The Planets & Everything Else

Hey, kid, you’ll forgive me for saying so, you might consider seeing a doctor. BECAUSE THERE’S A BASKETBALL IN URANUS! HAHAHAHAHAHAHA!

And then, finally, show time.

“Interstellar” at the 3D Space Theater

Oh, no. Sorry. Not that Interstellar. Not the one where Matthew Mcconaughey gets the sniffles in a wormhole. This is the one where dying stars are projected on the ceiling dome while a Chinese narrator reminds us that one day, our sun will burn off all its hydrogen and start in on its helium, and then it will expand until it consumes the earth.

If that makes it sound like this thing wasn’t worth the outlay, it was. This was absolutely the highlight of the trip.

“A Walk Through the Cambrian” at the 4D Theater

“A Walk through the Cambrian” is a 15-minute horror movie about the Cambrian explosion, I guess directed by whoever created the first Windows '95 deep sea screensaver. The bad guy is a giant angry crustacean, and the good guy is a swimming seal-slug that’s trying to grow feet. Every time the crustacean spears something with its proboscis, the seat in front of you sprays water in your face. So I guess water is the fourth dimension. The seats also punch you in the back and blow air around your ankles, depending on whatever a huge pixelated jellyfish is doing on screen.

I’m gonna take a wild guess and say they didn’t do a beta test run on this thing before launch. The first time a jet of liquid misted the audience, every child in the room – so, basically everyone - started bawling. Ten minutes into the film, the theater is full of thirty angry kids who are all attacking the asshole chairs, because that’s the only rational response when you give someone eight dollars and then they won’t stop spitting on you.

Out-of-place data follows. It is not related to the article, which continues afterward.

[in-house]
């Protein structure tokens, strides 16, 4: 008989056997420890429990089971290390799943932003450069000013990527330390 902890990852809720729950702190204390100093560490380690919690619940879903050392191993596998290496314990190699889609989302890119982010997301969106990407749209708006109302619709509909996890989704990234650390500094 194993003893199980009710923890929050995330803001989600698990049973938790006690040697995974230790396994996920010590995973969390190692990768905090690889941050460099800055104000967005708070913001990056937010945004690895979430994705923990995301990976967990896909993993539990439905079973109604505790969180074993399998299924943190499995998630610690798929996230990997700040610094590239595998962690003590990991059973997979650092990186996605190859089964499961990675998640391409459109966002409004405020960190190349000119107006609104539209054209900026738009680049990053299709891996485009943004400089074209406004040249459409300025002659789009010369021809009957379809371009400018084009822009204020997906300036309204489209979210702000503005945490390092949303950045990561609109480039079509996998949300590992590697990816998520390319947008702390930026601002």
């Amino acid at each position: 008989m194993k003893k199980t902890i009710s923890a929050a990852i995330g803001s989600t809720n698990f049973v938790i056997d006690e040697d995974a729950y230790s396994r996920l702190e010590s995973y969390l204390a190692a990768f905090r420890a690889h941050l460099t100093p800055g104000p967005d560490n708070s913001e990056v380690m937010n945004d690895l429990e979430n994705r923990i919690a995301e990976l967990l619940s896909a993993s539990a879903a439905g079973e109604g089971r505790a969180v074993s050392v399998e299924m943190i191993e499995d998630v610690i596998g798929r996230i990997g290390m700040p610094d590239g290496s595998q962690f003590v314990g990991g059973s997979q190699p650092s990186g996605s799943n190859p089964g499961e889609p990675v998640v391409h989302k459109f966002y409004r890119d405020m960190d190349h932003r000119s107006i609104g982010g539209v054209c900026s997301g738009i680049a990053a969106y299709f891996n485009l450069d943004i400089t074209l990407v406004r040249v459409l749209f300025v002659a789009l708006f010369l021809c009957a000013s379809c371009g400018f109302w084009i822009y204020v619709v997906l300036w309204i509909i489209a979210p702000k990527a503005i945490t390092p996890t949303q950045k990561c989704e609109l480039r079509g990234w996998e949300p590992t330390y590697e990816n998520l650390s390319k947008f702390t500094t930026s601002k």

The Beijing Planetarium is immediately outside Exit D2 of Beijing Zoo stop on Line 4. It’s closed Mondays and Tuesdays. Find the hours and address here.

Tickets for the 4D theater are 30 RMB per adult, 3D theater's around 30-35 RMB, and a museum-only ticket runs 10 RMB. If you buy a theater ticket, museum entrance is included, and you don’t need to snag a second pass for the exhibitions.

You kinda need to get there around 10:30. Most of the movies have showings between 10:00 and 12:45, with the last showings of select films starting around 2:30. The planetarium closes at 3:00pm. Each film only runs about once every 2 hours, so don’t expect that you can just pitch up last minute and see what you came to see.

Newp, no English subtitles or audio for any of the movies. Didn’t really detract from the experience for me, though, so… I dunno. Your call. It’s all eye-candy anyway.

For some bullshit reason, there aren’t any glowing constellation stickers in the gift shop.